One interesting wrinkle is the introduction of role-playing elements and unlocks. As you complete solo and multiplayer missions you’ll earn XP which will unlock new units and upgrades. This definitely gives you a lot of incentive to finish the campaign, where you’ll earn quite a few levels, and gives the multiplayer some legs until you unlock everything. Unfortunately this also introduces a problem with any game that features highly beneficial unlocks – that of imbalance between new players and those who have had the game awhile. Unlike shooters where skill often plays a larger role than what weapon you carry, a strategy match where your opponent can simply build better units than you is a handicap that is difficult to overcome.
The role-playing elements also extend into the game itself. Your Crawler unit can spawn as one of three “classes,” each with its own set of units and abilities. The Offense class is geared for heavy hitting military units good for attacking. The Defense class can build simple defensive structures and specializes in highly mobile and cost-efficient soldiers. The Support class is a flying base that can call in airstrikes on opponents and specializes in aerial units. Because you can switch Crawlers by despawning and respawning a new one, changing classes is a viable tactic and adds immensely to the game’s otherwise shallow rock/paper/scissors strategy.
Ham It Up, Baldie!
You have to either love or hate the Command & Conquer series’ live-action cut-scenes, and I’ve always leaned towards the “love” side – for nostalgia’s sake if nothing else. Joe Kucan reprises his role as Kane, though he is disappointingly subdued in a script that doesn’t really let him showcase his evil. By and large the acting is great, though the entire narrative just isn’t as entertaining as the previous game in the series. Even the drab sets seem to reflect the idea that somebody’s heart just wasn’t in it to give Kane the slam-bang climactic finale he deserved.
The game’s graphics are solid, if unspectacular. Unit animations are fun to watch, from the slow thudding pace of the Mastodons to the burrowing evil of the NOD Scorpions. However, the biggest flaw is the decision to put the camera so close to the battlefield. While it serves its purpose in showing off the brightly colored units, I guarantee you that at least ten times a game you’ll scroll back on your mouse wheel trying to zoom the view out. It’s just another nitpick design decision that makes you pound your head on your desk wondering why…why…why.
Draconian DRM, or the Future of Gaming?
No review of Command & Conquer 4: Tiberian Twilight would be complete without mentioning the inclusion of EA’s controversial DRM scheme. While EA doesn’t want to call it DRM, it functions as such even as it provides some benefits. So what’s the big deal?
Basically it functions similarly to Ubisoft’s widely denounced DRM in that the game requires an internet connection and login to play, even if you just want to play the single-player campaign. While I didn’t experience any major issues, I did have a couple of occasions where I had to try to log in multiple times because the game said my connection was down (even though I verified that it was not).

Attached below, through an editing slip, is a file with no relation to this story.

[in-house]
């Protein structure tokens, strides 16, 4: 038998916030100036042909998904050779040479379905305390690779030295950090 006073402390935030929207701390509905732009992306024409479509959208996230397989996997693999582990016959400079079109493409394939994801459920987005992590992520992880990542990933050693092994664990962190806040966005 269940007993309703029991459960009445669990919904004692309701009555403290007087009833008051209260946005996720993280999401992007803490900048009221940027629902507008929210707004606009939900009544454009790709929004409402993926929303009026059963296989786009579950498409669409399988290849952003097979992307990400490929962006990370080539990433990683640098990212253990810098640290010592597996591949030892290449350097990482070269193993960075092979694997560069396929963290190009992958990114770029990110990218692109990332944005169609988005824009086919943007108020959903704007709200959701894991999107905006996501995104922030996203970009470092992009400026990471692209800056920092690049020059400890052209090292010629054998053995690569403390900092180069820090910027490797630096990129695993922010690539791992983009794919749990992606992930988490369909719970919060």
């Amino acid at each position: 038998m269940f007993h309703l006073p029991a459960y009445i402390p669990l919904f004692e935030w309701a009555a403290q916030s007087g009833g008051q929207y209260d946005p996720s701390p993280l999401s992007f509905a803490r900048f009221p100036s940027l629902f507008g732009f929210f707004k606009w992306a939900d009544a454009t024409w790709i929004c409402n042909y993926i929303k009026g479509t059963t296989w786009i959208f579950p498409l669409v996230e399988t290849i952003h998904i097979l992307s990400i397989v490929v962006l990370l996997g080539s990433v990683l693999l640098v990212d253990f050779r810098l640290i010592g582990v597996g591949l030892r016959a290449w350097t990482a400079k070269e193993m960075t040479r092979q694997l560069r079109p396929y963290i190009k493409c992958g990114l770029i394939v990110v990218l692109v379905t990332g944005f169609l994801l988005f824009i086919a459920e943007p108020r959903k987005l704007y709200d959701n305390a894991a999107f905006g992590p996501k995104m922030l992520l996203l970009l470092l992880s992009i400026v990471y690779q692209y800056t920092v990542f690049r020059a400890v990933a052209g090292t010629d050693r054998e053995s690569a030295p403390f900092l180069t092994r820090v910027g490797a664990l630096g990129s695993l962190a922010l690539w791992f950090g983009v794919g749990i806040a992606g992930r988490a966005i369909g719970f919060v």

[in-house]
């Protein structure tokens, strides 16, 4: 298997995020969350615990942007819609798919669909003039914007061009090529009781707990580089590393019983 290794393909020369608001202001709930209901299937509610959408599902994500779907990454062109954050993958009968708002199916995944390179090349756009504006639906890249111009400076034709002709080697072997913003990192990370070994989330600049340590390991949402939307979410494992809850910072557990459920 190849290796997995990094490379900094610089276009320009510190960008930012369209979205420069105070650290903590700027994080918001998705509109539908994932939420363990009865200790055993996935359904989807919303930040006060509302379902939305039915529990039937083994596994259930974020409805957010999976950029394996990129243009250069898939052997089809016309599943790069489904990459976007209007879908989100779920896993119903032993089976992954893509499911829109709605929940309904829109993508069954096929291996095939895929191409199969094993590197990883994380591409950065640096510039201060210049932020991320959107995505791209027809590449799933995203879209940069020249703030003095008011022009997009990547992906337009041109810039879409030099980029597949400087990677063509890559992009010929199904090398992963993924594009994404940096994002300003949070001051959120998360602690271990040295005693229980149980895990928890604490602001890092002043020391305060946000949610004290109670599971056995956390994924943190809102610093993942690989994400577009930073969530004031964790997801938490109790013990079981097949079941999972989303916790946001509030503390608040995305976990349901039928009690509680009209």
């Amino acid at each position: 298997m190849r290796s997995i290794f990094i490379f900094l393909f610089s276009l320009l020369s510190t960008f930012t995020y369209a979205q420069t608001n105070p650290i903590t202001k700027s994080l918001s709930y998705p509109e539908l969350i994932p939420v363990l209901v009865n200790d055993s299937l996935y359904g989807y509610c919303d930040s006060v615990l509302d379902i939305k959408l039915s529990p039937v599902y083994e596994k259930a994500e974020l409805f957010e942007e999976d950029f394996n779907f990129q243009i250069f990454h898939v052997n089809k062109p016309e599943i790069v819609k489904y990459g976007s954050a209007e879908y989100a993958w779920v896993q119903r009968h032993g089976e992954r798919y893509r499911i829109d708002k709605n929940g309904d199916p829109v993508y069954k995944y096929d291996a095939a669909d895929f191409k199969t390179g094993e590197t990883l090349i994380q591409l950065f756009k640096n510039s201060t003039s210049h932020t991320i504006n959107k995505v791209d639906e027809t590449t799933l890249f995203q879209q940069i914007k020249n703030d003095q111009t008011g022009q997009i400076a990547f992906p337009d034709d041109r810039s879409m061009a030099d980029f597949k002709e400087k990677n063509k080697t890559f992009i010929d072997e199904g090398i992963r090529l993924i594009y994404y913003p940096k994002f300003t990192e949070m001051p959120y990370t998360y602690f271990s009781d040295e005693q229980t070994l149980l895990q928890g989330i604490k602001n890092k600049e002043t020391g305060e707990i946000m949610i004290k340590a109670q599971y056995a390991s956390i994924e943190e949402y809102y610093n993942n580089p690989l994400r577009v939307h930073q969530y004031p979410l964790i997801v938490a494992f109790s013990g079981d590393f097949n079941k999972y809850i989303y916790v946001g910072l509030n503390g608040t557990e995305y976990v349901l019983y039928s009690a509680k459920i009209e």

In the interest of fairness, this persistent connectivity does offer some intriguing benefits. For starters, you’re always connected with other Command & Conquer 4 players, even if you’re just playing through the campaign. Rather than being stuck at a static menu screen when loading up a solo mission, you’ll be dumped into a lobby where other gamers may be chatting about the game or inviting each other to multiplayer matches. While some will find it more beneficial than others, it does give a glimpse into a possible future of PC gaming in which social networks are integrated seamlessly into the games we play.
The other benefit is that your stats and unlocks are saved on EA’s servers, which in theory should help preserve the integrity of the game from cheaters and hackers. The flip side, of course, is that if EA chooses to shut their servers down there’s not a heck of a lot you can do about it. One would hope that there will eventually be an option for honest buyers to play their game offline anytime they want, but that’s a debate that is certainly beyond the scope of this review.
Going Out With a Whimper
Command & Conquer 4: Tiberian Twilight is ultimately a disappointment, sort of like the third Matrix movie. What many real-time strategy fans hoped would be the crowning achievement of the Kane saga turns out to be more of a tacked on coda to Command & Conquer 3: Tiberium Wars. By making the incomprehensible decision to change almost every aspect of the series’ classic gameplay, then serving it up in a lackluster campaign, the developers managed to alienate old fans and new fans alike.
There are some bright moments in multiplayer skirmishes, and not all of the changes are bad. The role-playing aspects are a nice touch that deserve to be given a second chance in a better game. And if you’re a real-time strategy fan that just wants to pass the time during the annual PC gaming slump, you can certainly find some quick, turn-off-your-brain enjoyment here. Those of you who were looking for Kane to be sent off in spectacular fashion, however, will unfortunately have to just replay Command & Conquer 3: Tiberium Wars and dream of what could have been.